Researchers at SiOnyx and Harvard are still investigating why black silicon produces much more current than does normal silicon when exposed to the same light. The theory is that this happens because of a mechanism called photoconductive gain. In regular silicon, each photon will knock loose only one electron to contribute to electric current. But in the new material, each photon sends multiple electrons cruising through the circuit, boosting the current 200 to 300 times. “We believe this is really the first time photonic gain has been seen in silicon,” Saylor says.
The material’s potential for photovoltaic solar cells remains to be seen. In a light detector, an external voltage is applied to the silicon. When a photon hits the material, it knocks loose an electron. The voltage sweeps the electron out into an external electric circuit to produce current. But photovoltaic materials have to create a voltage in response to light. It is not clear if black silicon can be coaxed into doing that efficiently, says MIT mechanical-engineering professor Tonio Buonassisi.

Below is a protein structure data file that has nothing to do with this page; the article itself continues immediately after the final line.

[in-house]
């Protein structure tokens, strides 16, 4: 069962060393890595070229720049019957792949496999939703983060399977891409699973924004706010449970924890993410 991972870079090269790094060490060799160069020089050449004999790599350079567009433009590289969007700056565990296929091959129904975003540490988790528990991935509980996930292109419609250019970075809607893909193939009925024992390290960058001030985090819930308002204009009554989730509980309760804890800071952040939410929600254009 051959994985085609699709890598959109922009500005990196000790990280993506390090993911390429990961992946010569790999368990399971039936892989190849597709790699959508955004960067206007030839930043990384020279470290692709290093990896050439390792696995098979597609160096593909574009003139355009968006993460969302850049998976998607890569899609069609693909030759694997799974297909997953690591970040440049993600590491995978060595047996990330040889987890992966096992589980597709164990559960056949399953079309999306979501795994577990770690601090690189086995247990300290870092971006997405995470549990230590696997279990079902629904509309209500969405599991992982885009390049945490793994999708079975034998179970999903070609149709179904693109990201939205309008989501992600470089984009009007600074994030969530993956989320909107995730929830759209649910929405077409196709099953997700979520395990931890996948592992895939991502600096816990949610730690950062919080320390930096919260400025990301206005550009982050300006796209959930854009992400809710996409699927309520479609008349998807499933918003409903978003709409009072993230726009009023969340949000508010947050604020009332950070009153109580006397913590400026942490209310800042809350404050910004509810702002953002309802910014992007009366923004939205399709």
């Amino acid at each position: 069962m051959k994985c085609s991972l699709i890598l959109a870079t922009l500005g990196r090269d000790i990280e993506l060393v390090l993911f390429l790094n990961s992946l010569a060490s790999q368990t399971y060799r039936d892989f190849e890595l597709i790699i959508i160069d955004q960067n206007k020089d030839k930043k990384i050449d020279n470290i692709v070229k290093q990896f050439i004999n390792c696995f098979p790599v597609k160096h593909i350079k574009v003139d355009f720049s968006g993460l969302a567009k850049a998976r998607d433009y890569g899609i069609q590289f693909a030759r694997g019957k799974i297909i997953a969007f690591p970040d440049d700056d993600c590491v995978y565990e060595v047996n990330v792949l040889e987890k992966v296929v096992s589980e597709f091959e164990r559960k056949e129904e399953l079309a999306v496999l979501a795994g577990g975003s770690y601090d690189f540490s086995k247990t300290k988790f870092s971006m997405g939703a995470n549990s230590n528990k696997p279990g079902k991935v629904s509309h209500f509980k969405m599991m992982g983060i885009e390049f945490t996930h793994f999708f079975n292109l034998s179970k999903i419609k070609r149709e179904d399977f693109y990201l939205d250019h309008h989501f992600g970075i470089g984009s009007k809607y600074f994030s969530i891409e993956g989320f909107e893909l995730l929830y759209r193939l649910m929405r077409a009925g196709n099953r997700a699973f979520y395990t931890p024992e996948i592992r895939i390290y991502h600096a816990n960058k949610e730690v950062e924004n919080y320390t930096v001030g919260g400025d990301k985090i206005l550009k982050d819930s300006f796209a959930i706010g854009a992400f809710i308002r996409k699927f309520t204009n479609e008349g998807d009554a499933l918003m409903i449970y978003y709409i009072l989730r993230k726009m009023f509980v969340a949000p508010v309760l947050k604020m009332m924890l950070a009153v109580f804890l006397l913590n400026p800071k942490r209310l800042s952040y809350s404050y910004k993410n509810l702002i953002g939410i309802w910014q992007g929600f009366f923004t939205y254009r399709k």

Buonassisi is now exploring the material for photovoltaic applications. He and his group are trying to understand the atomic structure of the material so that they can harness it to make a solar cell. The material’s high absorbance makes it a promising candidate. “This is a very interesting material, and it certainly is intriguing for solar cells … although a lot of the mysteries have yet to be unraveled,” Buonassisi says.
SiOnyx, meanwhile, is developing a black-silicon fabrication process. Saylor says that the company wants to develop a scalable way to make uniform black-silicon wafers. Then it plans to license the manufacturing method to companies that make silicon light detectors and solar cells.